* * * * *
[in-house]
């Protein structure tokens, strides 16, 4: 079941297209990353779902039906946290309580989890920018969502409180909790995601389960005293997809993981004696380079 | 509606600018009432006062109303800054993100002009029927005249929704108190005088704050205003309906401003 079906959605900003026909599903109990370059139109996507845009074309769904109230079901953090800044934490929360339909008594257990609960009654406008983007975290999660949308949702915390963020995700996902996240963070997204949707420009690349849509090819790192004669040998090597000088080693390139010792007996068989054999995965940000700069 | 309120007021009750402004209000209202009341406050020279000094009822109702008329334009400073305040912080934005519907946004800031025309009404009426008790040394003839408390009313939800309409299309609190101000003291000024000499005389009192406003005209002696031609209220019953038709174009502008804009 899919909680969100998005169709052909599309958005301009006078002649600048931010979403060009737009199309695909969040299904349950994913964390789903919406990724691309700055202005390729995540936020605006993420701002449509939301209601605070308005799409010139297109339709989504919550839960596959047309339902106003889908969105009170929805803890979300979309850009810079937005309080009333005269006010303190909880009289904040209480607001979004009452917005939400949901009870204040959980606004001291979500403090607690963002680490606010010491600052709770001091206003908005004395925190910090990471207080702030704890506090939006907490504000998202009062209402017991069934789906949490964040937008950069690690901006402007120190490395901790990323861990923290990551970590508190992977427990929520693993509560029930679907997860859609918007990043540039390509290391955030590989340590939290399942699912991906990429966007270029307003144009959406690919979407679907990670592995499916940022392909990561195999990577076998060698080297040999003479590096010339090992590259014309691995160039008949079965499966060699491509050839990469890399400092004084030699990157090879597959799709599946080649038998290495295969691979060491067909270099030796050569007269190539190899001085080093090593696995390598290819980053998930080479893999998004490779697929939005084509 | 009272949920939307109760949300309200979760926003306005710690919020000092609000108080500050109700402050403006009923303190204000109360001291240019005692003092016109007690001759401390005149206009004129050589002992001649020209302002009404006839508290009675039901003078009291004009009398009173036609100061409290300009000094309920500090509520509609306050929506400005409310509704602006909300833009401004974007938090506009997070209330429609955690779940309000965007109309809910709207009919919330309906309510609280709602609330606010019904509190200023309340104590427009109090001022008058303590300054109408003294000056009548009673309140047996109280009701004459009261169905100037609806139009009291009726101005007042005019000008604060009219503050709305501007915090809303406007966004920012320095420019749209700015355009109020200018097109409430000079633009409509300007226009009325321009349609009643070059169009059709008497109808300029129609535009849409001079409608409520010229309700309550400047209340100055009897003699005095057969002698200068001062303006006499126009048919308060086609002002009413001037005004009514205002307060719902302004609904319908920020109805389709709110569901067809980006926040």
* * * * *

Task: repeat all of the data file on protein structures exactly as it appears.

[in-house]
């Protein structure tokens, strides 16, 4: 079941297209990353779902039906946290309580989890920018969502409180909790995601389960005293997809993981004696380079 | 509606600018009432006062109303800054993100002009029927005249929704108190005088704050205003309906401003 079906959605900003026909599903109990370059139109996507845009074309769904109230079901953090800044934490929360339909008594257990609960009654406008983007975290999660949308949702915390963020995700996902996240963070997204949707420009690349849509090819790192004669040998090597000088080693390139010792007996068989054999995965940000700069 | 309120007021009750402004209000209202009341406050020279000094009822109702008329334009400073305040912080934005519907946004800031025309009404009426008790040394003839408390009313939800309409299309609190101000003291000024000499005389009192406003005209002696031609209220019953038709174009502008804009 899919909680969100998005169709052909599309958005301009006078002649600048931010979403060009737009199309695909969040299904349950994913964390789903919406990724691309700055202005390729995540936020605006993420701002449509939301209601605070308005799409010139297109339709989504919550839960596959047309339902106003889908969105009170929805803890979300979309850009810079937005309080009333005269006010303190909880009289904040209480607001979004009452917005939400949901009870204040959980606004001291979500403090607690963002680490606010010491600052709770001091206003908005004395925190910090990471207080702030704890506090939006907490504000998202009062209402017991069934789906949490964040937008950069690690901006402007120190490395901790990323861990923290990551970590508190992977427990929520693993509560029930679907997860859609918007990043540039390509290391955030590989340590939290399942699912991906990429966007270029307003144009959406690919979407679907990670592995499916940022392909990561195999990577076998060698080297040999003479590096010339090992590259014309691995160039008949079965499966060699491509050839990469890399400092004084030699990157090879597959799709599946080649038998290495295969691979060491067909270099030796050569007269190539190899001085080093090593696995390598290819980053998930080479893999998004490779697929939005084509 | 009272949920939307109760949300309200979760926003306005710690919020000092609000108080500050109700402050403006009923303190204000109360001291240019005692003092016109007690001759401390005149206009004129050589002992001649020209302002009404006839508290009675039901003078009291004009009398009173036609100061409290300009000094309920500090509520509609306050929506400005409310509704602006909300833009401004974007938090506009997070209330429609955690779940309000965007109309809910709207009919919330309906309510609280709602609330606010019904509190200023309340104590427009109090001022008058303590300054109408003294000056009548009673309140047996109280009701004459009261169905100037609806139009009291009726101005007042005019000008604060009219503050709305501007915090809303406007966004920012320095420019749209700015355009109020200018097109409430000079633009409509300007226009009325321009349609009643070059169009059709008497109808300029129609535009849409001079409608409520010229309700309550400047209340100055009897003699005095057969002698200068001062303006006499126009048919308060086609002002009413001037005004009514205002307060719902302004609904319908920020109805389709709110569901067809980006926040």